THE SUPREME JUDICIAL COURT TO DECIDE ISSUE ON WHETHER IMMEDIATE INTERLOCUTORY APPEAL LIES UNDER THE DOCTRINE OF PRESENT EXECUTION FROM AN ORDER DENYING A MOTION FOR ENFORCEMENT OF A PURPORTED SETTLEMENT AGREEMENT

THE SUPREME JUDICIAL COURT TO DECIDE ISSUE ON WHETHER IMMEDIATE INTERLOCUTORY APPEAL LIES UNDER THE DOCTRINE OF PRESENT EXECUTION FROM AN ORDER DENYING A MOTION FOR ENFORCEMENT OF A PURPORTED SETTLEMENT AGREEMENT

This year the Massachusetts Supreme Judicial Court (SJC) solicited amicus briefs in the matter of CP 200 State, LLC v. CIEE, Inc. to assist in determining whether an immediate interlocutory appeal lies under the doctrine of present execution from an order denying a motion for enforcement of a purported settlement agreement.  In CP 200 State, this question came up in the context of settlement negotiations following Plaintiff-Appellee’s complaint for summary process eviction and breach of contract claim against its commercial tenant, Defendant-Appellant.

An amicus brief submitted by the Massachusetts Defense Lawyers Association (“MassDLA”), penned by MMM&K’s Jennifer Creedon and Stephanie Gazda, acknowledged there is a general prohibition that exists against piecemeal appellate review of interlocutory trial court orders in the absence of authorization by rule or statute.  However, it argued that there are cases not covered by rule or statute in which certain trial court orders would harm parties in ways that cannot be reviewed upon the filing of a post judgment appeal.  To avoid irreparable harm in these cases and promote judicial economy, the Court has recognized and narrowly applied the doctrine of present execution, a judicially defined common-law exception to the general prohibition against interlocutory appellate review.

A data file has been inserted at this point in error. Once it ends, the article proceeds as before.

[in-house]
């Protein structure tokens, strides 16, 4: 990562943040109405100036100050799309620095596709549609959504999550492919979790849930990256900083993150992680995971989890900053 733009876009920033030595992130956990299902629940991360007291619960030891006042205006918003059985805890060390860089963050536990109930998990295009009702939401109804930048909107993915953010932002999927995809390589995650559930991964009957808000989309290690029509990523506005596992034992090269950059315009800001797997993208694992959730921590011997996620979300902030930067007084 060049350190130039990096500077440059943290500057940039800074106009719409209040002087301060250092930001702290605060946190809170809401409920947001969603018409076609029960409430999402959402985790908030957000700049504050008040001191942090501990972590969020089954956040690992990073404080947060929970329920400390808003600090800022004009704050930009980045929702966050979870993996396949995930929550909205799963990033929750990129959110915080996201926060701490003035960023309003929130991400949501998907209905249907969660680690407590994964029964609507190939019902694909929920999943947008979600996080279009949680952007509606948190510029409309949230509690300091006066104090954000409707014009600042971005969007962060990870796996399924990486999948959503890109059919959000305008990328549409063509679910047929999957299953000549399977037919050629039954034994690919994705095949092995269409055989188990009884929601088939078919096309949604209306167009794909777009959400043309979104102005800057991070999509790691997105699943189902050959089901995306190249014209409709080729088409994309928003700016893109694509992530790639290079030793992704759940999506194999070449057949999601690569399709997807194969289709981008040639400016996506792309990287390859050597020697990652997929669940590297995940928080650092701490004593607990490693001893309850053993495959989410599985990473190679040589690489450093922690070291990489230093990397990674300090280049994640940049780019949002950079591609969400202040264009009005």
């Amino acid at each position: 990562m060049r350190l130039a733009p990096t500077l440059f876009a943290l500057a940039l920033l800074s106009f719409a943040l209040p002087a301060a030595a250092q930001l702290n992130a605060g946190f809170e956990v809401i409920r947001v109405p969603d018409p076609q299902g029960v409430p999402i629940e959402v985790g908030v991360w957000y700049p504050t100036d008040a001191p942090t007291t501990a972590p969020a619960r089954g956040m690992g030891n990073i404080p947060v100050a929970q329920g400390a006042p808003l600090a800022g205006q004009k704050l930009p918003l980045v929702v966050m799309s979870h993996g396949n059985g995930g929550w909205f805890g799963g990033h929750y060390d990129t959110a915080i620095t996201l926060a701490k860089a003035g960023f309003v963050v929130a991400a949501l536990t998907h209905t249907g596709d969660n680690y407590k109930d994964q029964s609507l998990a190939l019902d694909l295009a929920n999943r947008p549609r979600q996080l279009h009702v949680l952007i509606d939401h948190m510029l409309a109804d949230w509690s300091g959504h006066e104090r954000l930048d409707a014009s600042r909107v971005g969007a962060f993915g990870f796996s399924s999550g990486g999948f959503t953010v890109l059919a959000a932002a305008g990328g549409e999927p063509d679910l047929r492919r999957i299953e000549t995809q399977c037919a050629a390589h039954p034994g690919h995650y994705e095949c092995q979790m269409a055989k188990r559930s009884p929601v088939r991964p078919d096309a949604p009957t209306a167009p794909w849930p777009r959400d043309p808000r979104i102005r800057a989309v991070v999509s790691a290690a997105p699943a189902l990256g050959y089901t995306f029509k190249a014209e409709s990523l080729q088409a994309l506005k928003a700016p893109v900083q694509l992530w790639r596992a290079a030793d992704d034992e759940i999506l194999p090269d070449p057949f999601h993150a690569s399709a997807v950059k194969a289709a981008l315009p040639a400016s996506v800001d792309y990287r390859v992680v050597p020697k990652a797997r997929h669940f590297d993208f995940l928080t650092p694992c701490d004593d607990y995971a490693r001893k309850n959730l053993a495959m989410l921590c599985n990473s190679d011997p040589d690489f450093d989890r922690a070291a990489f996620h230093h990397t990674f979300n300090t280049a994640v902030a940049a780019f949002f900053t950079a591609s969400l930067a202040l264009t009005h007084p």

The brief discusses the evolution of this doctrine and the two-prong test used to determine whether it applies, arguing that an order denying a party’s motion to enforce a purported settlement agreement satisfies the doctrine’s test for applicability and is consistent with the doctrine’s dual purpose of preventing irreparable harm and promoting judicial economy.  As such, the Court should find that orders denying a motion to enforce a purported settlement agreement can be subjected to interlocutory appellate review under the doctrine of present execution.

Along with Jen and Kate, law clerks Jake Goldberg and Casey Houlton played a critical role in drafting and finalizing the amicus brief.  Reflecting on her experience and the impact of this case on future case law, Casey said, “I learned so much about the appellate process and the underlying policies like judicial economy that play such an important role in this decision. This experience exposed me to the nuances involved in drafting an amicus brief and showed me how to advocate not only on behalf of an organization like the MassDLA, but also on behalf of all the clients that will be affected by this decision.”

The oral argument for CP 200 State, LLC v. CIEE Inc. is scheduled for November 1, 2021, at 9:00 a.m.  You can tune in to the oral argument here.

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